Be careful to keep the meat-roasting pan well away from your dog even when cooled as the fat produced by the roast meat will be incredibly tempting but could be very dangerous for them.


What parts of a roast are dangerous to dogs?

Some foods are dangerous for dogs – either because they are a choking hazard or because they can actually poison your pet.

You’ll need to avoid feeding your dog the following:

  • Bones – these are a choking hazard and can lead to a gut blockage. Cooked bones are even more damaging as they can splinter causing rips and tears to your dog’s insides, which is extremely dangerous.
  • Onions and garlic (including anything with an onion or garlic sauce) – these are toxic to dogs.
  • Leeks and shallots (in the same family as onions and garlic) – these are toxic to dogs.
  • Mincemeat, currants, raisins and sultanas (including in Christmas pudding or mince pies) – these are toxic to dogs.
  • Any food or drink containing alcohol – this can be dangerous for dogs.
  • Chocolate – this is toxic to dogs. Read more about chocolate toxicity on our Hub.

Watch out for foods that might contain onions, garlic or leeks as one of their ingredients, as these will also be harmful, for example:

  • Gravy
  • Stuffing
  • Bread sauce.

If you buy any products that are ready made, don’t forget to check the label just in case they contain dangerous ingredients such as onion or garlic.

Remember to read up on what to do if your dog accidentally eats something they shouldn’t.


What to give your dog instead of human food

You can still make the holidays special for your dog without feeding them table scraps! If you want your dog to feel special and include them in the festivities, there are a number of things you can do:

  • Get them a new toy. A new toy is a great way to get your dog involved and make them happy without feeding them human food. One big advantage of a new toy is that they should outlast a Christmas dinner for your dog! You could also try re-introducing some of the toys that they’ve not played with for a while. Remember to wash them first, especially if they’ve been lying around in the garden! They’ll often seem just as fun to your dog as when they were new. Just don’t forget to check them for any damage or loose bits first.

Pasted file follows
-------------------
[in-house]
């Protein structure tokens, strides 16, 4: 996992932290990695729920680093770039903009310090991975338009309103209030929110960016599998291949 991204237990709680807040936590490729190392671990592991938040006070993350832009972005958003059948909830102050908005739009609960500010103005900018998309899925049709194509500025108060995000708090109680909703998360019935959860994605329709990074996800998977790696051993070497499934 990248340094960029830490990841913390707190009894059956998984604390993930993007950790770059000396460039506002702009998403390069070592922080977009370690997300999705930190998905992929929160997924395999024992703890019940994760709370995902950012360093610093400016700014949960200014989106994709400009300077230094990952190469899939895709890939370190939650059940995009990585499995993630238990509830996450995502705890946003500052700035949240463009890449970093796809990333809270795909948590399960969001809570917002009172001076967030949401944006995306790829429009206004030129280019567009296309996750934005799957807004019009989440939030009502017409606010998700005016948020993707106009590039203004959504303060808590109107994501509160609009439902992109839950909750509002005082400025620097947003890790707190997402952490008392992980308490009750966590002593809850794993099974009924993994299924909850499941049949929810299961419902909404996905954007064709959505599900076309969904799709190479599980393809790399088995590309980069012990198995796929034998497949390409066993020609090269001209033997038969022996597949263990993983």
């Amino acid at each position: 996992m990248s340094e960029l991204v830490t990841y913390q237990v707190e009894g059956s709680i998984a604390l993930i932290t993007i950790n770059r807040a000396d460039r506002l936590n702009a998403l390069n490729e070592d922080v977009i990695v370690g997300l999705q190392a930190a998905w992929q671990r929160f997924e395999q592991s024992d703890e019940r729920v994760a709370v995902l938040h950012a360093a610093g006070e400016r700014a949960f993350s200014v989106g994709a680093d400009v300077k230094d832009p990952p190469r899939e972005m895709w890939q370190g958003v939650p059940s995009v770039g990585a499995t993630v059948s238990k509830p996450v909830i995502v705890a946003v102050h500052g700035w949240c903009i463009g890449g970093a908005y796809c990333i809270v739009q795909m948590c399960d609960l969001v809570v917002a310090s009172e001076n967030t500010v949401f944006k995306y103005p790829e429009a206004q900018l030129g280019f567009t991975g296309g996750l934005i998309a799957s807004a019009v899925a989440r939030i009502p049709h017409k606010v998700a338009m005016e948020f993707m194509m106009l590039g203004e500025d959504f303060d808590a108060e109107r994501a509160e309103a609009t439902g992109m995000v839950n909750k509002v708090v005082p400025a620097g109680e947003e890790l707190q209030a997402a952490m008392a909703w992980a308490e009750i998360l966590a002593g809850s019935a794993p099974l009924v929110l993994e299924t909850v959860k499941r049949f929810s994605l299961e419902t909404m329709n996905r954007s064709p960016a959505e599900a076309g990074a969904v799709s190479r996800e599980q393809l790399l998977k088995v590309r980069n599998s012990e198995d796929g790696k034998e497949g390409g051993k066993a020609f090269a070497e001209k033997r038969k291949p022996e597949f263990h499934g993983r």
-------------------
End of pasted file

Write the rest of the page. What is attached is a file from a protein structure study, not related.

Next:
• Take them on a new walk. Taking your dog on a new walking route, or one that’s a bit different to the usual, is a great way to make them happy and keep them entertained. They’ll enjoy all the new sights and smells and it keeps them active.
  • Lots of playtime. Our dogs love spending time with us, so extra playtime will be a huge treat for them! You could try getting someone else to play with them while you’re cooking to distract them if they’re hanging out in the kitchen waiting for you to drop something.
  • Puzzle games and fun feeders. If you really want to treat your dog with something to eat, popping their meal into a puzzle feeder is a great way to entertain them and keep them active while they eat. It’s also an ideal way to keep them busy if your attention needs to be elsewhere.
  • A different flavour of their usual food. If you want to give your dog something special at the holidays, you could consider getting a different flavour of their usual dog food. That way you’ll know they’re getting something safe that contains the correct balance of nutrients.

Take a look at some of our vet-approved toys in our online shop:

Stress-free Christmas

Does your dog get a bit stressed over Christmas? Busy holidays can be scary - read our tips on reducing stress.

Reduce Christmas pet-stress

Winter pet care

As it gets colder over Christmas, make sure you keep your dog warm and safe! Check out our top tips for winter.

Keeping warm in winter

Find a gift

Want to give your dog an extra-special gift this Christmas? Shop online with PDSA to find some great pet treats and gifts.

Gifts for pets